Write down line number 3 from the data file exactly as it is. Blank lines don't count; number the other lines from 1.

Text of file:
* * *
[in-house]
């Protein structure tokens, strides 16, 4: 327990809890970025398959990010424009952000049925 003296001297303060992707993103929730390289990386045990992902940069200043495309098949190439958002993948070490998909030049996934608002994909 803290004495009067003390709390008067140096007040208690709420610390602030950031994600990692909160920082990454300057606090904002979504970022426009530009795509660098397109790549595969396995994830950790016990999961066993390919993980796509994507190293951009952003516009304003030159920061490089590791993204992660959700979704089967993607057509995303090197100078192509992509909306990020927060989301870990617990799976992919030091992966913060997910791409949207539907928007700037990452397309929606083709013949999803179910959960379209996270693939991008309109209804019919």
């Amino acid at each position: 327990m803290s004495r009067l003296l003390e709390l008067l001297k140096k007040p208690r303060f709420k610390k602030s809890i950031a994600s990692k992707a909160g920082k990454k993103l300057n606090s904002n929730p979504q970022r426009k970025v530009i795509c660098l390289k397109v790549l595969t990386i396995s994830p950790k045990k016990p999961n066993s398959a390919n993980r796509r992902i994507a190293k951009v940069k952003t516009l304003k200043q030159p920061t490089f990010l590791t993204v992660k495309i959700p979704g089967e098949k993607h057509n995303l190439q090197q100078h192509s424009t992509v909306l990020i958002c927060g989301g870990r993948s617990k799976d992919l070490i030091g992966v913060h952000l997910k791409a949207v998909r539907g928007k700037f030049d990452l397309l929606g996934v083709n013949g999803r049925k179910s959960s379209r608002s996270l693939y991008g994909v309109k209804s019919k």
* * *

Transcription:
């Amino acid at each position: 327990m803290s004495r009067l003296l003390e709390l008067l001297k140096k007040p208690r303060f709420k610390k602030s809890i950031a994600s990692k992707a909160g920082k990454k993103l300057n606090s904002n929730p979504q970022r426009k970025v530009i795509c660098l390289k397109v790549l595969t990386i396995s994830p950790k045990k016990p999961n066993s398959a390919n993980r796509r992902i994507a190293k951009v940069k952003t516009l304003k200043q030159p920061t490089f990010l590791t993204v992660k495309i959700p979704g089967e098949k993607h057509n995303l190439q090197q100078h192509s424009t992509v909306l990020i958002c927060g989301g870990r993948s617990k799976d992919l070490i030091g992966v913060h952000l997910k791409a949207v998909r539907g928007k700037f030049d990452l397309l929606g996934v083709n013949g999803r049925k179910s959960s379209r608002s996270l693939y991008g994909v309109k209804s019919k």